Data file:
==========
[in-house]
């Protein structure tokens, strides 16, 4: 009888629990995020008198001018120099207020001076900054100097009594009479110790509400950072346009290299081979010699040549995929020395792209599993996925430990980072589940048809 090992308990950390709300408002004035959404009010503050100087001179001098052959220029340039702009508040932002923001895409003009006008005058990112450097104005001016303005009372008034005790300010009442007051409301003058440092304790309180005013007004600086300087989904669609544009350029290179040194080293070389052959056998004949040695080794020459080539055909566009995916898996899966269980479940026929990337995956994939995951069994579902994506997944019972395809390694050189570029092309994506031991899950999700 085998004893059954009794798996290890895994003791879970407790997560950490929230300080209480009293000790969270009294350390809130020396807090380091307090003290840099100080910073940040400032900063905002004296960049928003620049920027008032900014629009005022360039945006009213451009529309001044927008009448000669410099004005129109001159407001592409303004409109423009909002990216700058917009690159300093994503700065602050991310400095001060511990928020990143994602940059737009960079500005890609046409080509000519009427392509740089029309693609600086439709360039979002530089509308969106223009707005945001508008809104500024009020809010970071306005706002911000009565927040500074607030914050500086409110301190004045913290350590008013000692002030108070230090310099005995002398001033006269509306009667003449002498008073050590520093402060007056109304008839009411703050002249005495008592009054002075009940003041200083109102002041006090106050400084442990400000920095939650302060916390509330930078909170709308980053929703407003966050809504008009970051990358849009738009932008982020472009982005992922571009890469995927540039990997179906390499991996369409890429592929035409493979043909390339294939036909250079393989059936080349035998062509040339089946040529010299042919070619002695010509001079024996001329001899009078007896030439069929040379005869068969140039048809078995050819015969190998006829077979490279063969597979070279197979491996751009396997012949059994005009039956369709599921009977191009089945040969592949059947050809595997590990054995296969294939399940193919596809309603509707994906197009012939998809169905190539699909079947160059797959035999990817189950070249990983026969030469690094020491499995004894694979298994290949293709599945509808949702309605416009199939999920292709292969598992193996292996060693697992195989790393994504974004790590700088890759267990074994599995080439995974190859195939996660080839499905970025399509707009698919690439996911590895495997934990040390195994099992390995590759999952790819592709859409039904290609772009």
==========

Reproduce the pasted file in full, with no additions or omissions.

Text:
[in-house]
């Protein structure tokens, strides 16, 4: 009888629990995020008198001018120099207020001076900054100097009594009479110790509400950072346009290299081979010699040549995929020395792209599993996925430990980072589940048809 090992308990950390709300408002004035959404009010503050100087001179001098052959220029340039702009508040932002923001895409003009006008005058990112450097104005001016303005009372008034005790300010009442007051409301003058440092304790309180005013007004600086300087989904669609544009350029290179040194080293070389052959056998004949040695080794020459080539055909566009995916898996899966269980479940026929990337995956994939995951069994579902994506997944019972395809390694050189570029092309994506031991899950999700 085998004893059954009794798996290890895994003791879970407790997560950490929230300080209480009293000790969270009294350390809130020396807090380091307090003290840099100080910073940040400032900063905002004296960049928003620049920027008032900014629009005022360039945006009213451009529309001044927008009448000669410099004005129109001159407001592409303004409109423009909002990216700058917009690159300093994503700065602050991310400095001060511990928020990143994602940059737009960079500005890609046409080509000519009427392509740089029309693609600086439709360039979002530089509308969106223009707005945001508008809104500024009020809010970071306005706002911000009565927040500074607030914050500086409110301190004045913290350590008013000692002030108070230090310099005995002398001033006269509306009667003449002498008073050590520093402060007056109304008839009411703050002249005495008592009054002075009940003041200083109102002041006090106050400084442990400000920095939650302060916390509330930078909170709308980053929703407003966050809504008009970051990358849009738009932008982020472009982005992922571009890469995927540039990997179906390499991996369409890429592929035409493979043909390339294939036909250079393989059936080349035998062509040339089946040529010299042919070619002695010509001079024996001329001899009078007896030439069929040379005869068969140039048809078995050819015969190998006829077979490279063969597979070279197979491996751009396997012949059994005009039956369709599921009977191009089945040969592949059947050809595997590990054995296969294939399940193919596809309603509707994906197009012939998809169905190539699909079947160059797959035999990817189950070249990983026969030469690094020491499995004894694979298994290949293709599945509808949702309605416009199939999920292709292969598992193996292996060693697992195989790393994504974004790590700088890759267990074994599995080439995974190859195939996660080839499905970025399509707009698919690439996911590895495997934990040390195994099992390995590759999952790819592709859409039904290609772009």